Are There Dog Breeds That Don't Bark?
Though most dogs have the capability of making a barking sound to communicate, certain breeds are more prone to vocalize with howls, whines, moans or grunting noises in place of barking. Let's take a look at these breeds.
Best known of the "barkless" dog breeds, the independent-minded basenji vocalizes with a sort of yodeling sound when excited. Bred as a hunting dog, the basenji is compact and muscular and may be red, black or brindle-coated. His wrinkled forehead gives him a slightly worried look, and his tail is upright and tightly wound into a little curl. Though he is typically quiet, playful, neat and easy-to-groom, his aloofness (especially with new friends) may put off emotionally needy owners.
Resembling a small fox, the shiba inu is an ancient hunting dog breed from Japan that rarely barks and is generally quiet . When shibas communicate, it is often through moans, huffing sounds, whines or -- when distressed -- a type of high-pitched screech known as the "shiba scream." Like the basenji, the friendly, independent shiba inu is short, compact, with a curly, upright tail and may either be red, tan, black, cream or sesame (black tips in the fur). Tenacious trackers, shibas need to be kept on a tight leash when in public.
New Guinea Singing Dog
The New Guinea singing dog is a newly domesticated hunting breed that is similar to a small dingo or fox in appearance. Rather than barks, the singing dog uses whines, yelps, lengthy howls and trills to communicate. Though capable of domestication, this dog breed is not considered a good house pet, as it has retained many of its inherent wild dog characteristics and may be aggressive toward other animals, who they may perceive to be prey. These dogs have an incredibly strong hunting drive and may disappear quickly if not on a leash. They are unusually flexible and agile and may squeeze easily through small fence openings, so extra care is needed when keeping one in an outdoor enclosure.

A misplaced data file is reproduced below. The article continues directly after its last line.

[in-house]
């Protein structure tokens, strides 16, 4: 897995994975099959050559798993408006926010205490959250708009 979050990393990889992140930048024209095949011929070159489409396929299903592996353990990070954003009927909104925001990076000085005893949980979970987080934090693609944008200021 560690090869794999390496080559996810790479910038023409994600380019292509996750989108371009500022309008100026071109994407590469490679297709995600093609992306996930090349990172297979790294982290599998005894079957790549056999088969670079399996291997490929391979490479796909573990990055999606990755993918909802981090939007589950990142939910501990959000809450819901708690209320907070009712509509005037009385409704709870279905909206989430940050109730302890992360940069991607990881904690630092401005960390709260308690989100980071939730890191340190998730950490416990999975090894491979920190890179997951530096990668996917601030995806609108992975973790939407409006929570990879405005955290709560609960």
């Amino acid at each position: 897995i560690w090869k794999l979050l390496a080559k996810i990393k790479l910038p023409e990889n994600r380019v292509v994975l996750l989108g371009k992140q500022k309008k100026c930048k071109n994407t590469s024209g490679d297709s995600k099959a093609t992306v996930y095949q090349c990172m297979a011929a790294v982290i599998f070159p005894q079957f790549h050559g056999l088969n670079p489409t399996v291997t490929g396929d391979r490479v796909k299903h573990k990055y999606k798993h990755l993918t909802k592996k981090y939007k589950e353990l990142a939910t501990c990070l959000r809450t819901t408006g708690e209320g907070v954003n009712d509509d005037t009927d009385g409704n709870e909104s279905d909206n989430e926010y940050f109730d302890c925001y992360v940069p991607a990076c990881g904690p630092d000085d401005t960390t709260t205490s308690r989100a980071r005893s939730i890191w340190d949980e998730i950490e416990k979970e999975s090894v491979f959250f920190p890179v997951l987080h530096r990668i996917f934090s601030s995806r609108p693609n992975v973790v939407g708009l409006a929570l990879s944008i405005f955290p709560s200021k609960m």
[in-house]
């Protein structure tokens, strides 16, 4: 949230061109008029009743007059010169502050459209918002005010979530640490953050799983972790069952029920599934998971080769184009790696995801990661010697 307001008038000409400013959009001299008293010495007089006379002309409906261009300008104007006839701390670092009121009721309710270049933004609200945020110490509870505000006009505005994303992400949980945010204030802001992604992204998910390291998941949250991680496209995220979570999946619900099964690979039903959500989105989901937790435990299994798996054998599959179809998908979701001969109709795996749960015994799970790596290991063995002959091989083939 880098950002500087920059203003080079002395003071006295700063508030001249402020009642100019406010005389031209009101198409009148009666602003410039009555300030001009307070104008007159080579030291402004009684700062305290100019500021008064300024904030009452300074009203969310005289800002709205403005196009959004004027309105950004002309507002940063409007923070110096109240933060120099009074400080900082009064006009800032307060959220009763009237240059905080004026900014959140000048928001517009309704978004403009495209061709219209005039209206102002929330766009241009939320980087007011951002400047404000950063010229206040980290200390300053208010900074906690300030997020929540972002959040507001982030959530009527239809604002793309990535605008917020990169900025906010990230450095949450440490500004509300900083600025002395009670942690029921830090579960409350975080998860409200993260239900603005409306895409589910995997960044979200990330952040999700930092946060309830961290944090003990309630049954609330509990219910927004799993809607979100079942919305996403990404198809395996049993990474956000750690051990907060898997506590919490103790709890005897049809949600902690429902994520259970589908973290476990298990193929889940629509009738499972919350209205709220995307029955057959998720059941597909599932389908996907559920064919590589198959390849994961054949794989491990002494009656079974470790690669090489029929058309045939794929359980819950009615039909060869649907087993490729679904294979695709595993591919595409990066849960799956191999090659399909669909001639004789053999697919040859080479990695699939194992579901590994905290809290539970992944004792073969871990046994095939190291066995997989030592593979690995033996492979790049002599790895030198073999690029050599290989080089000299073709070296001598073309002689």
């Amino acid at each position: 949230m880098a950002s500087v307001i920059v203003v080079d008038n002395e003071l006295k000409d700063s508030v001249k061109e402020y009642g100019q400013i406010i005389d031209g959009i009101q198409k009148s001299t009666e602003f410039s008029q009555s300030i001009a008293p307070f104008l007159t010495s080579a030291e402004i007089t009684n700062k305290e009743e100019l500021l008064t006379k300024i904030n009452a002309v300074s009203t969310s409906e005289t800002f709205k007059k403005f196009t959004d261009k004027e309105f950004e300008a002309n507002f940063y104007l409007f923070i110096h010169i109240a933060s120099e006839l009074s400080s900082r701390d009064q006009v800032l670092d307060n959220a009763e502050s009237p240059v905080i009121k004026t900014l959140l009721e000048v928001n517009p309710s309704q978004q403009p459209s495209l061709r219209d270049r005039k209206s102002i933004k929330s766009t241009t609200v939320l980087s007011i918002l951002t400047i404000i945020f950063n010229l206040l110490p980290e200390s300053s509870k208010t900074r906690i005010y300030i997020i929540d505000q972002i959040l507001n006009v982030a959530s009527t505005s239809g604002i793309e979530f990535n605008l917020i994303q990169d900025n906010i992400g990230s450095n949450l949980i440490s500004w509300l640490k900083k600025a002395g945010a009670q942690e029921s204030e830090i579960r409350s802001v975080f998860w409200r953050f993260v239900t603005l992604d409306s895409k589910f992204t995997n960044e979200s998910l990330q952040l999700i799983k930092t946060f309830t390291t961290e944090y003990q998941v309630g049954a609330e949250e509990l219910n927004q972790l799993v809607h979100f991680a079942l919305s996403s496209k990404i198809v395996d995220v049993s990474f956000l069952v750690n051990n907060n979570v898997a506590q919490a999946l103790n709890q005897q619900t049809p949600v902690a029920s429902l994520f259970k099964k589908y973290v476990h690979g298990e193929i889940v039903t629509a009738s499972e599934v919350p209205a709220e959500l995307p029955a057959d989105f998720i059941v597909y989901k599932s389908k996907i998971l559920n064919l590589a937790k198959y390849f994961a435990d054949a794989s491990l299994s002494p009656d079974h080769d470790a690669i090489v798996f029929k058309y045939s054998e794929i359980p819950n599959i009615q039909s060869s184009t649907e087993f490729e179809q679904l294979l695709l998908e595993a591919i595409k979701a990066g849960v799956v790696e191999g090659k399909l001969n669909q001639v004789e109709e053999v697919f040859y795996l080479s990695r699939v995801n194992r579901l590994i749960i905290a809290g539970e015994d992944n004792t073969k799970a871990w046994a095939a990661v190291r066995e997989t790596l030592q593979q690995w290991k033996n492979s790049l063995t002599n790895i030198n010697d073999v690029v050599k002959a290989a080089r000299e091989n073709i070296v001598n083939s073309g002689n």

An ancient hunting breed found buried beside the kings and queens of Egypt, this calm, graceful sighthound is more likely to "sing" than bark. By nature a hunter, you wouldn't know it to look at her. Tall, slender and graceful, the saluki was used by Arabs to track and retrieve gazelles. Whether white, cream, tan, fawn or salt and pepper, well-trained salukis have an even temperament and make excellent companions for active families with lots of fenced-in outdoor space.
About the Author
Tammy Quinn McKillip has written extensively in print and online publications about pets, parenting, theater, design, health and environmentalism since 1999. She is the editor of the Macaroni Kid National Family Safety newsletter and publisher and editor of "Macaroni Kid," a local family-friendly weekly events newsletter. She is pursuing her Master of Fine Arts in creative writing at City College of New York.